The SRP, one of the so-called SOLID principles, states that a code element should have a single reason to change.  Admittedly, this is a little subjective, but you can understand it by thinking of our example classes above.  Why would someone change NumberManipulator?  Well, you’d change it in order to allow clients of the class to do different things to _number.  What about for the non-cohesive version?  More or less the same basic reasoning but for three different versions of _number.  Yikes.

It’s hard to look at a codebase and easily know whether you’re getting the SRP right entirely.  But you can recognize when you’re getting it badly wrong.  One way this occurs is that modifying the code to add features requires you to touch the codebase in many places (mimicking the spray of a shotgun).  Shotgun surgery indicates a lack of cohesion — the things that need to change at the same time are found all over the place.

Lack of Cohesion of Methods: Getting Specific

So you can see that the relatively granular metric/concern of LCOM actually relates to important and broad software design principles.  People have been recommending that you write cohesive code, even if they haven’t been using that term.

Let’s look now at LCOM the metric, rather than cohesion the concept.  LCOM is specifically a code metric that pertains to classes in your codebase.  To dig in, let’s look at how NDepend computes it.

LCOM for a class will range between 0 and 1, with 0 being totally cohesive and 1 being totally non-cohesive.  This makes sense since a low “lack of cohesion” score would mean a lot of cohesion.

Here’s how the calculation works.  For each field in the class, you count the methods that reference it, and then you add all of those up across all fields.  You then divide that by the count of methods times the count of fields, and you subtract the result from one.  So, for instance, consider the classes above.

  • NumberManipulator = 1 – (3/4) = 0.25 LCOM.
  • NonCohesiveNumberManipulator = 1 – (3/12) = .75 LCOM.

If you’re wondering about the phantom 4th method, consider that each of these classes technically has the default contructor, which counts.  To get perfect cohesion, you would need a constructor to refer to the lone field as well.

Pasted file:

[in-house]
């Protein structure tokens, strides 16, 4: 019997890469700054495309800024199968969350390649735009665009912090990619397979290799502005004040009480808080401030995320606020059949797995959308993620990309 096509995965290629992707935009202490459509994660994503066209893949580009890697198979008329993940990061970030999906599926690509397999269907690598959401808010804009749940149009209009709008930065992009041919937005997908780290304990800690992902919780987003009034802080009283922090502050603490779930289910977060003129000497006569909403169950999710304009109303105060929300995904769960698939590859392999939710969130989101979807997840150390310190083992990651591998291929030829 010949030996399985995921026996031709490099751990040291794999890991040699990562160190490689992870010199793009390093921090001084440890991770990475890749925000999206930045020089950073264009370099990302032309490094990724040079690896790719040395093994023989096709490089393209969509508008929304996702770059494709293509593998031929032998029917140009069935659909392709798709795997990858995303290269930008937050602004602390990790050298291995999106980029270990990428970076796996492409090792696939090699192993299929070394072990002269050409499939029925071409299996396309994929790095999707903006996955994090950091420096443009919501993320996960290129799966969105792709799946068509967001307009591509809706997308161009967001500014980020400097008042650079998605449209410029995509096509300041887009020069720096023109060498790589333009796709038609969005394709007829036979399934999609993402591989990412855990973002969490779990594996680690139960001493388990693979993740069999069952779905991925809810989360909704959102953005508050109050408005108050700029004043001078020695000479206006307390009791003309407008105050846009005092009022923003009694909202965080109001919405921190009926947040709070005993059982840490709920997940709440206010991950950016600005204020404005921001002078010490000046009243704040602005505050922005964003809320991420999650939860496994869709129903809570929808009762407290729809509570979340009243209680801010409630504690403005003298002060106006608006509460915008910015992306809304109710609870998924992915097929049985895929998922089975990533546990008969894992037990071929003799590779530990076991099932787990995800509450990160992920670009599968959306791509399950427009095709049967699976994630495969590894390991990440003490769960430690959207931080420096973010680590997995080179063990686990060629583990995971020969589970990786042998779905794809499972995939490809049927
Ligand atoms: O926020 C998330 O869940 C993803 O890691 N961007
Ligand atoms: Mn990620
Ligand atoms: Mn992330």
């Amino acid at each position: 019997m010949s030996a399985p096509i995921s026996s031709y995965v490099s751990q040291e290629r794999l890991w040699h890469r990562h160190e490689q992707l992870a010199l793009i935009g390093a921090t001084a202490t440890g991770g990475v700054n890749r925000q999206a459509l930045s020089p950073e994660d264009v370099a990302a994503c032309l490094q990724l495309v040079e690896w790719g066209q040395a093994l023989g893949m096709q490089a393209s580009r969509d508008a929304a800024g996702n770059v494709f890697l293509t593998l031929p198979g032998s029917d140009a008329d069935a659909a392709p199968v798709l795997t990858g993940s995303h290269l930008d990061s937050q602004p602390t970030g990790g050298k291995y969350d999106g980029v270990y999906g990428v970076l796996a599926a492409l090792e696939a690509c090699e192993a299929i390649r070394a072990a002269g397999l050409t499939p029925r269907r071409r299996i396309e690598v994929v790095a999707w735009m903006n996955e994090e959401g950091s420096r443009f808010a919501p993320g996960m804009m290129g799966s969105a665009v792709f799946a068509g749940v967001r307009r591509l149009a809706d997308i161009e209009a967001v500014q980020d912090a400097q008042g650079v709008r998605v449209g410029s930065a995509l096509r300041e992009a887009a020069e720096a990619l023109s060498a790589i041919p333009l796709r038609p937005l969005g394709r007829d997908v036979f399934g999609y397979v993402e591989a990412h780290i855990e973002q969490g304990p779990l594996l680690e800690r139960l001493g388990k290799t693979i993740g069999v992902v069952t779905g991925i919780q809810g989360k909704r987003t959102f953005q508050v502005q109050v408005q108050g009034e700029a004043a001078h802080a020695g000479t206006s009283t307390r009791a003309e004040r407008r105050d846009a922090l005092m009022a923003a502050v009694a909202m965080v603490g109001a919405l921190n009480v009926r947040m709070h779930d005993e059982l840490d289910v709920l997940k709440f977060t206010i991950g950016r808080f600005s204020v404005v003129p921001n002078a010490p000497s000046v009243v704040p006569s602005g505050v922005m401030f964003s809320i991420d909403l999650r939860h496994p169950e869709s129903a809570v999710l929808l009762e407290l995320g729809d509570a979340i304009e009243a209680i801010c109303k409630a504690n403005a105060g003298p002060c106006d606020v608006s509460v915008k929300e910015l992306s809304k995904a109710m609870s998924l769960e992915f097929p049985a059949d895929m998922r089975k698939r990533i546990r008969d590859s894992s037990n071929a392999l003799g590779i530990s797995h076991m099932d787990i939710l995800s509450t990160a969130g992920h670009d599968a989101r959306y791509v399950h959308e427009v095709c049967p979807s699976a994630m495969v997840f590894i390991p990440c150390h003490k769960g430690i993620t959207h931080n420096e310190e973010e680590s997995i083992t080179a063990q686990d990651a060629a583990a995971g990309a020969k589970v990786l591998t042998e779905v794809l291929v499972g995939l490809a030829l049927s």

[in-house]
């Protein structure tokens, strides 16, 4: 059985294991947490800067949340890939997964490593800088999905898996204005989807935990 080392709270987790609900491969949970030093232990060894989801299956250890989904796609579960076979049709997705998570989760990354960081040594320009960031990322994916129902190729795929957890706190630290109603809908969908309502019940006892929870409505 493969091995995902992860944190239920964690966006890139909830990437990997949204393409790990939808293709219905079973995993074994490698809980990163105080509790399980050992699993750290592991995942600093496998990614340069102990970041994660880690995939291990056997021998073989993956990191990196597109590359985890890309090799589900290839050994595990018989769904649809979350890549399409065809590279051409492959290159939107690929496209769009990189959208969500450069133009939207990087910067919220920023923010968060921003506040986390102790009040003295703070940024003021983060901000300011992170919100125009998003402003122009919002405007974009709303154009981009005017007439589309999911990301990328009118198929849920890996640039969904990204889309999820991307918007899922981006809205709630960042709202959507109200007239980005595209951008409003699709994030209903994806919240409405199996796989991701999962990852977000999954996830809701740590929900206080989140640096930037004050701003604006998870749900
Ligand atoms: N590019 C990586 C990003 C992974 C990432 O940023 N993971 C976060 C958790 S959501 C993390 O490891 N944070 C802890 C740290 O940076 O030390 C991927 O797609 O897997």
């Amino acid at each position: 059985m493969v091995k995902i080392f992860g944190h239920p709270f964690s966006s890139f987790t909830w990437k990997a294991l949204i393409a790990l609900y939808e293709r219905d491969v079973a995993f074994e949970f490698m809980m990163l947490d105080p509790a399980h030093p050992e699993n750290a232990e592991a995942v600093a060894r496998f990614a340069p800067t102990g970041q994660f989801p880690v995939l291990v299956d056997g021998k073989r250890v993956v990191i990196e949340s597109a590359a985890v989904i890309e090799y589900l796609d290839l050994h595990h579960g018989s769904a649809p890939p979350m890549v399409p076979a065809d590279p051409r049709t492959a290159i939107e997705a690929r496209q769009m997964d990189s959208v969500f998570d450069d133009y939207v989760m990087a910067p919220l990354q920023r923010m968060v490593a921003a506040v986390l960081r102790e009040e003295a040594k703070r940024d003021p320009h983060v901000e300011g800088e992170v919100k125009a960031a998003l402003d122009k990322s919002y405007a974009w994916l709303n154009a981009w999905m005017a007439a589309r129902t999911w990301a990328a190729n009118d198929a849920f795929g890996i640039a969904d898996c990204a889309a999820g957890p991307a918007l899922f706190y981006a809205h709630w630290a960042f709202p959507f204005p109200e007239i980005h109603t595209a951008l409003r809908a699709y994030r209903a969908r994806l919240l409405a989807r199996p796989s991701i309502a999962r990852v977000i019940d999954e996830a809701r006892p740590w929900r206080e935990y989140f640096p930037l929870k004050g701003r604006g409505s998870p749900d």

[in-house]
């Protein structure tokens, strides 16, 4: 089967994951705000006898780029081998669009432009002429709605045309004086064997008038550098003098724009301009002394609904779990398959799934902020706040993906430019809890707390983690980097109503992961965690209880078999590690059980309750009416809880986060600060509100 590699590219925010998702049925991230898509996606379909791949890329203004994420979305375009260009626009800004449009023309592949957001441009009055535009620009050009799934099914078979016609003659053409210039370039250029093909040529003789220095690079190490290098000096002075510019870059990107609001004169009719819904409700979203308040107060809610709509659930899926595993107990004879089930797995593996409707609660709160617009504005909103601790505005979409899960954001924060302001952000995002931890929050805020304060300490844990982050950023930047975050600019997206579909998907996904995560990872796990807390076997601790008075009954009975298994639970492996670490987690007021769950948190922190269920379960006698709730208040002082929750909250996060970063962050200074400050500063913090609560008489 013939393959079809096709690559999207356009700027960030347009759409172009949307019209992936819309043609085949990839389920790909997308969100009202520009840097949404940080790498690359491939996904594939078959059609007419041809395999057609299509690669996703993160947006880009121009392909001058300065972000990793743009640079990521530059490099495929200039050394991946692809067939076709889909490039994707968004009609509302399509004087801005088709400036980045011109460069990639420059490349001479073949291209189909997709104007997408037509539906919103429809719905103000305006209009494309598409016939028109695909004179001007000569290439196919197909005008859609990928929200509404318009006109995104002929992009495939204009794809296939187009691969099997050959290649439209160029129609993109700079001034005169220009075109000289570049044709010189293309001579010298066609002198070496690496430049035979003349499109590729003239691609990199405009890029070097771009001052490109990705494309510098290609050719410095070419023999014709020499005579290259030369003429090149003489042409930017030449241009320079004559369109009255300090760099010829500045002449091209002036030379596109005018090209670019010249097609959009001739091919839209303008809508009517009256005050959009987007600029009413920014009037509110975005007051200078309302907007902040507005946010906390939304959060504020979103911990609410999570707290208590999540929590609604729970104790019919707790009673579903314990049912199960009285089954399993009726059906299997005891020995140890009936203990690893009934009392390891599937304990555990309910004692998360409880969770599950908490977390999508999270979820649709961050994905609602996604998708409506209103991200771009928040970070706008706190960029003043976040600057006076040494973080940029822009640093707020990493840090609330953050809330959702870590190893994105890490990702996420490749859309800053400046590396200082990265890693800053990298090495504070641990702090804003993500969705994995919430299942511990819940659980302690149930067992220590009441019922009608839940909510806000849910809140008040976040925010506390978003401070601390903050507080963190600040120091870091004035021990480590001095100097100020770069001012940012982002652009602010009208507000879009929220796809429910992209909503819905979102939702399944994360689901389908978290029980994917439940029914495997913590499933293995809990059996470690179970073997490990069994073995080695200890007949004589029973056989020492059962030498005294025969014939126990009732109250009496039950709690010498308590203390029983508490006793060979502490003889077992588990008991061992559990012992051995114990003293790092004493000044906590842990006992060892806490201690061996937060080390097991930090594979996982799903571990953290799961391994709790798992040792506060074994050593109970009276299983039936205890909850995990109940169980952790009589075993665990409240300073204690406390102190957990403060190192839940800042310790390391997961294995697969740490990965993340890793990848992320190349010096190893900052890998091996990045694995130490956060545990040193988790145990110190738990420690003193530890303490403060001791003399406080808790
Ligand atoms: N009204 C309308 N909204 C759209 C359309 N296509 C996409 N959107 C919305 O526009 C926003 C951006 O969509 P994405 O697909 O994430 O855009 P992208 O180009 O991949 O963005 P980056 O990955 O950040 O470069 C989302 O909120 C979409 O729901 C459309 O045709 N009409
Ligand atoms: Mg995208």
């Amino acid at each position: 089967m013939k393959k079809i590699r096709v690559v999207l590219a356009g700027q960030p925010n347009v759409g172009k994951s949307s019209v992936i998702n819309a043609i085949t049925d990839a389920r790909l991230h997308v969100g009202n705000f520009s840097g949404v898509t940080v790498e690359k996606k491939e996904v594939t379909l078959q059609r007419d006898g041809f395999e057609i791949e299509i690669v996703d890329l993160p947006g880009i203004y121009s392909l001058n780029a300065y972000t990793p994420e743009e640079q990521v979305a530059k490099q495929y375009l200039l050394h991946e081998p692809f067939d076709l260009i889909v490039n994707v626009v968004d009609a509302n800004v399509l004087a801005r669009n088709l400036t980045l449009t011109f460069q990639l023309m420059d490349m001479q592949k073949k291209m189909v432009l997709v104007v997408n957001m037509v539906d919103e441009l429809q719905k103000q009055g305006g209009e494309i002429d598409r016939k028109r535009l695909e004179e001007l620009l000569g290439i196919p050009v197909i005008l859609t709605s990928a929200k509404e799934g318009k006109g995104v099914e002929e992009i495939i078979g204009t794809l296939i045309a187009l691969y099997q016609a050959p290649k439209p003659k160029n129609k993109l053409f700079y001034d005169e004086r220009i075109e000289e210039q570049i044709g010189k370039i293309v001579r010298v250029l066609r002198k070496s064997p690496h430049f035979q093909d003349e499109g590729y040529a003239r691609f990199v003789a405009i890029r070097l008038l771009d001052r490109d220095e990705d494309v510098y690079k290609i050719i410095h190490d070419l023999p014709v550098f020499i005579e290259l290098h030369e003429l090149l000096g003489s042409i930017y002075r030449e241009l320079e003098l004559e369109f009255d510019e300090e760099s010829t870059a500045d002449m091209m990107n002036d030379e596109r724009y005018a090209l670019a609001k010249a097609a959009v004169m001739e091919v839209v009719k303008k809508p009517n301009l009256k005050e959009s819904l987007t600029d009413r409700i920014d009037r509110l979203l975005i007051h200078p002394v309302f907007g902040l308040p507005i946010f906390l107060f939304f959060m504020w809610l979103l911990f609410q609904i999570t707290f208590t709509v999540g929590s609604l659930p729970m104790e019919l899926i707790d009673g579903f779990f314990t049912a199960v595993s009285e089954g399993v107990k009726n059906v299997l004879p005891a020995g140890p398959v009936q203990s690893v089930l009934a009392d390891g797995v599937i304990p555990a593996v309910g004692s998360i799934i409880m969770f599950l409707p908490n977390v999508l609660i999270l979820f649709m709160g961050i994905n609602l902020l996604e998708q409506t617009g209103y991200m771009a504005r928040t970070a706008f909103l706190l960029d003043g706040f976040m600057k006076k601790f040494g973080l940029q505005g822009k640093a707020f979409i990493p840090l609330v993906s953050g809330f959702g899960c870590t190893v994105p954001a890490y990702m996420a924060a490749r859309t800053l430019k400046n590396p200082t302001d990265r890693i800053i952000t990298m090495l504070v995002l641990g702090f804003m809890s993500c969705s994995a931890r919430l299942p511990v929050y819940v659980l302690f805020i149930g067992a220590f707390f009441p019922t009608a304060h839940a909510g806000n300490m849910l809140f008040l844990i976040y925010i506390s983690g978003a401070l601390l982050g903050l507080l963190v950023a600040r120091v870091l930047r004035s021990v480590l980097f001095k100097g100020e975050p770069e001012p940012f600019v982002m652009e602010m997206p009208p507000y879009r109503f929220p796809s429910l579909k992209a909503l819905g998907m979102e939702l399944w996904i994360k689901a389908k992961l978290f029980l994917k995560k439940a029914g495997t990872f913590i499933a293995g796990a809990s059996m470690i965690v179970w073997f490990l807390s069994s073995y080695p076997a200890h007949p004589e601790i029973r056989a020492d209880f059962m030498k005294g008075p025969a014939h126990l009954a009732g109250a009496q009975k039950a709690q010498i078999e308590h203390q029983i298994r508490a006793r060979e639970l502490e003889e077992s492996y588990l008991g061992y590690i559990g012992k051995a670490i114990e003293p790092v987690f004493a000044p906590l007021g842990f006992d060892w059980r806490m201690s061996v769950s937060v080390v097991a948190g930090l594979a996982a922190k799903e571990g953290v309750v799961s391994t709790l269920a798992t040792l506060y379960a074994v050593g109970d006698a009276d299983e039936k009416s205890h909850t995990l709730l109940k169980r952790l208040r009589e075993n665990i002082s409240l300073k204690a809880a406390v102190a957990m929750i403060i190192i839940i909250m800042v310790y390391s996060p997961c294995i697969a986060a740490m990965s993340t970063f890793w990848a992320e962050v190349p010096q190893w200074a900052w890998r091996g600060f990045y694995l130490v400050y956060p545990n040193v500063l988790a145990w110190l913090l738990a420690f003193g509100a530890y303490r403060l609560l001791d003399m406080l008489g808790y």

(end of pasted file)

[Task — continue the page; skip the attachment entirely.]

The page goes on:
NDepend for LCOM

Of course, you don’t need to actually compute this stuff for yourself.  Here’s a screenshot of NDepend’s query and rule editor from the playpen codebase where I created this example.

You should absolutely use static analysis tooling at your disposal to compute lack of cohesion of methods.  Out of the box, NDepend will both compute it for you and warn you when it gets excessive for types in your codebase.  You can then adjust these thresholds and warnings as you see fit.

Why Does LCOM Matter to You?

I’ll round out the explanation now by discussing the significance.  So far, I’ve talked about this obliquely, pointing out that cohesive types and cohesion in your codebase in general helps you conform to the SRP and avoid shotgun surgery.  But from a broader perspective…so what?

Well, it all boils down to maintenance.  Every time you touch a codebase to implement new functionality or to fix a defect, you introduce risk.  So if each change requires you to wander all over the codebase, you increase that risk.  Likewise, if you have classes that mash incoherent and unrelated functionality together, you have much greater chance of breaking thing A when you’re trying to fix thing B.

As a metric, LCOM alerts you to pockets of your code that are becoming risky.  And, more than that, it can jolt you into recognizing a suboptimal design.  If a warning from NDepend brings you to the class NonCohesiveNumberManipulator, you might look at that and say, “Huh. Why don’t we just use multiple instances of a class with a single field?”  And the answer could be simply that nobody ever thought to do that before.

As I said at the beginning of the post, these concerns sit fairly high on the software hierarchy of needs.  But you should never stop seeking to improve, so it’s  important that you make yourself aware of things like LCOM.